“In which case, the fight for Taiwan is the first stage in a fight for the whole region.”
Your rhetoric and the general logic of the argument makes me slightly uncomfortable. “Fight.” Is it a fight? Maybe. Metaphorical now, maybe not metaphorical tomorrow. Does it not concern you that your argument seems to follow the logic of the domino theory that was used to justify the very regrettable American interventions in Indo-China in the 1960s?
“I think that China will lose, even if it somehow takes Taiwan. The Chinese people will not celebrate for long, if at all. They will see their economy collapse.”
This is *so* speculative.
“They will have to choose between being a part of the global system (the Singapore option) and being resentful, poor and autarkic (the North Korean option).”
Another false dichotomy.
“Peter Zeihan (in “Disunited Nations”) predicts the biggest winner of this conflict to be Japan, which will be able to protect its energy supplies from the Gulf, whereas China will not. It’s a perspective worth considering.”
Maybe so. But Zeihan’s past association with Stratfor (“shadow CIA”) does not instill confidence in his impartiality. Also, it seems that he built his reputation on bold predictions about shale oil which haven’t played out at all.
You say that North Korea “would have no right to invade the South, seventy years after the breakup, [as] the South is now well-governed, peaceful and democratic, while the North is autocratic and domineering and badly-governed.” But your point is really about what you see as a parallel case: the Chinese civil war, and Taiwan.
Obviously, China is not North Korea. Its people are not on the verge of starvation etc.,etc.. Your point is, I think, basically a moral one, however. On moral grounds I would agree with you. But I am less sanguine about the possibility of applying moral principles (beyond basic consequentialist ones) to international relations.
Mark: I was not referring to North Korea but to Peter’s story about the American civil war as an explanation of why China claims ownership of Taiwan.
Regarding Zeihan, read the book. It won’t take long and it would be an interesting experience, I should think.
Regarding the domino theory. No, there are no dominoes in my perspective. Chinese Marxism has no attraction to SE Asians today. There is however the “logic” of sealanes and trade and energy supplies from the Gulf, which China wants to control.
Dominance is no doubt a matter of degree. The question is what degree of dominance is China willing to settle for? Peter thinks China wants Japan, South Korea, the Philippines, Vietnam and Singapore as its vassal states. You largely agree, only quibbling about Japan. And why not throw in Indonesia and Malaysia just for fun? So dominance is a matter of degree, but the degree at issue is at the high end of the scale, in my judgement and yours too, I think.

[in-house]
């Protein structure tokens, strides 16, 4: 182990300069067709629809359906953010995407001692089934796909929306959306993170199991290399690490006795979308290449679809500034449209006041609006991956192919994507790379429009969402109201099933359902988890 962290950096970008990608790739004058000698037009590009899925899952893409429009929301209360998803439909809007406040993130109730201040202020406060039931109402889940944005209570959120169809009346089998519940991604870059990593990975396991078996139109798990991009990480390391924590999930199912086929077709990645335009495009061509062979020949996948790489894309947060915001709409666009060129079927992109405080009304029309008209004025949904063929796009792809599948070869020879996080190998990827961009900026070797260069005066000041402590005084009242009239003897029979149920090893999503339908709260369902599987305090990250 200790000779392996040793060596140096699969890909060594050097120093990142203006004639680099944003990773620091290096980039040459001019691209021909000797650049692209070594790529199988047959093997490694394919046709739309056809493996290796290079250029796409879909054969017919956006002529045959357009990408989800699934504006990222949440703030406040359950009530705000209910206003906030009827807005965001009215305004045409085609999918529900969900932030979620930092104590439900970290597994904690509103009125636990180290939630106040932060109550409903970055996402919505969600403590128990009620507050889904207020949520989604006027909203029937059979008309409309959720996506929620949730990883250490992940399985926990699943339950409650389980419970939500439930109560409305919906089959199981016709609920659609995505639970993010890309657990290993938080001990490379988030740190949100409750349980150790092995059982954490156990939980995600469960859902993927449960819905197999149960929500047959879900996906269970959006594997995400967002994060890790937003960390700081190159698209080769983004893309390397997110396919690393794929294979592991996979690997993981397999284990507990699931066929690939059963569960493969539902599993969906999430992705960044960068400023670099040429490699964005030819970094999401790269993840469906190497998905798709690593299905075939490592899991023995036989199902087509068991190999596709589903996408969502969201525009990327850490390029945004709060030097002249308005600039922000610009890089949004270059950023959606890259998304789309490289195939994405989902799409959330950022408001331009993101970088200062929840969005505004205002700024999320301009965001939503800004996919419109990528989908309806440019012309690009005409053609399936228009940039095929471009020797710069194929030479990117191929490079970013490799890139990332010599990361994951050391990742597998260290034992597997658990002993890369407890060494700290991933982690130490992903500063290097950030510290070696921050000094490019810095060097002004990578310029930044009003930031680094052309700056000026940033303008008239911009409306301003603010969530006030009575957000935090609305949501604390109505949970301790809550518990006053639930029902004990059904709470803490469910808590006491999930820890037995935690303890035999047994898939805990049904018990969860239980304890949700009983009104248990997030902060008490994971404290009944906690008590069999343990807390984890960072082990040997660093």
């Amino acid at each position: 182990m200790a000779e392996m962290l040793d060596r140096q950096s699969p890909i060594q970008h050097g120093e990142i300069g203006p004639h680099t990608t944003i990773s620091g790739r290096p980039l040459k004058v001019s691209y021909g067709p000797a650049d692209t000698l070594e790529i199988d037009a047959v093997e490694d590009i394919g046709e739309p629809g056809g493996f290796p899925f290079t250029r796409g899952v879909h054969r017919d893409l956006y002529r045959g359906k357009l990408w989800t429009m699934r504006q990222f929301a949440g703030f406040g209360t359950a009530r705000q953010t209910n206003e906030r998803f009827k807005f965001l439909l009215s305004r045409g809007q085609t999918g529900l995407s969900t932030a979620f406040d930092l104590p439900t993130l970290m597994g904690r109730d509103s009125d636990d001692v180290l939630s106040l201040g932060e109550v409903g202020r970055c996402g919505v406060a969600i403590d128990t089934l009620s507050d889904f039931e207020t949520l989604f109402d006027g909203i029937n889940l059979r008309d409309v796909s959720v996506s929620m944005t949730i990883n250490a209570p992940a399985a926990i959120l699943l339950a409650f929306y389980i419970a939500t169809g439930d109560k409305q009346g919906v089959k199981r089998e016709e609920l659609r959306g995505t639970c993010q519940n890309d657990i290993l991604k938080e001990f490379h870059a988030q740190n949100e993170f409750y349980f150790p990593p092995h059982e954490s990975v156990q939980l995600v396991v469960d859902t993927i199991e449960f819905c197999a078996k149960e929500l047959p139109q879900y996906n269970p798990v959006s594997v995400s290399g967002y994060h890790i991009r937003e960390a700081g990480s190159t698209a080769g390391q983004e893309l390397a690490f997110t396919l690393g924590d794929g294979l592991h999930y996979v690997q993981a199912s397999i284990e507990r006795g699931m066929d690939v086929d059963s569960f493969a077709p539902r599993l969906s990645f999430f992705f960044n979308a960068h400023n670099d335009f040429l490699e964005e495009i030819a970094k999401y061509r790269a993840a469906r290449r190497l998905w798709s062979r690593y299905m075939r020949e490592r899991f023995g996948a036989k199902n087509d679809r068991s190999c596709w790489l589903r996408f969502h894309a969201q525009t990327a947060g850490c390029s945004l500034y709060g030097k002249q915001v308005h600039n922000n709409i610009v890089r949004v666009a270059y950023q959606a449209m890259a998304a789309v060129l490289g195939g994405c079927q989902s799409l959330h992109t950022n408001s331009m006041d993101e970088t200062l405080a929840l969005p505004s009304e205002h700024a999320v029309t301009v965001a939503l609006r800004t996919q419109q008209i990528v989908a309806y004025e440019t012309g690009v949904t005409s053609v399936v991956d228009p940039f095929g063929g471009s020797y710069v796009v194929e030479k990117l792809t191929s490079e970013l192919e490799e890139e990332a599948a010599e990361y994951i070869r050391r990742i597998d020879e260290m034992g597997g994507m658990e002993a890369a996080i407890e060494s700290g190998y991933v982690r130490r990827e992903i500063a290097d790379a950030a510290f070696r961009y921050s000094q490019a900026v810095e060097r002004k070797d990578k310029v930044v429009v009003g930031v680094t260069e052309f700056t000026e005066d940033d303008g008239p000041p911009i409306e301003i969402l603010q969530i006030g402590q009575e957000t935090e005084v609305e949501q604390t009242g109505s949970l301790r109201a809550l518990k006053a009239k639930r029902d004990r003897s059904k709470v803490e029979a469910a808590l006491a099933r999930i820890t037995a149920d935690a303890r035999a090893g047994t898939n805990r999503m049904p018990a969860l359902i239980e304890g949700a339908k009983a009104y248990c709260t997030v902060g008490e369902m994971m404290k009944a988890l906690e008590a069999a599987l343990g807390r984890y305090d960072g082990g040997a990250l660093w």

“On moral grounds I would agree with you. But I am less sanguine about the possibility of applying moral principles (beyond basic consequentialist ones) to international relations.”
I believe this is the seminal “truth” that is evading the thoughts of many here, who are trying to justify or condemn an all too common political occurrence. Morality more often than not is a subjective gambit in political affairs that explains little of realpolitik. Did North Vietnam have the moral high ground in wanting to unify with the south? Could North or South Korea claim as much? Does Quebec have the moral grounds to succeed as the Southern states attempted? Where was any morality evident in the fracturing of Yugoslavia? Do all people have the right to self determination if already a part of a sovereign nation so that the world shatters into thousands of duchies?
As you wisely say, morality may serve as a self serving element with some situational consequences but it is too often in the eye of the beholder and virtually plays second fiddle to statecraft.
Sorry about the “civil war” confusion. I realize what Peter was trying to do with his thought experiment but I skimmed over that section of the thread, not being particularly enamoured myself of elaborated counterfactuals.
“Dominance is no doubt a matter of degree. The question is what degree of dominance is China willing to settle for?”
Simply, this is impossible to know in advance.
“Peter thinks China wants Japan, South Korea, the Philippines, Vietnam and Singapore as its vassal states. You largely agree, only quibbling about Japan.”
You are again mischaracterizing my point of view. In part this may be my fault. When I quoted Peter’s claim and said I agree with the gist of it I was referring mainly to this point: “China is not expansionist but it needs secure borders and secure sea lanes that cannot be blocked as it is so desperately dependent on trade for its survival.” “Vassal states” was Peter’s term and he clarified what he meant by it (defining it very loosely, giving it a very broad sense, as I recall).
You ask: “And why not throw in [i.e. add to the list of vassal states] Indonesia and Malaysia just for fun?”
I realize that you have a strong emotional commitment to the cause you are espousing and I respect that, but this sort of rhetoric is not helpful in my opinion.
“So dominance is a matter of degree, but the degree at issue is at the high end of the scale, in my judgement and yours too, I think.”
As I suggested, I think it is futile to speculate about what degree of dominance China will be willing to settle for beyond saying: whatever level they see as ensuring that trade routes and sea lanes which they depend on for vital imports cannot be blocked by hostile powers.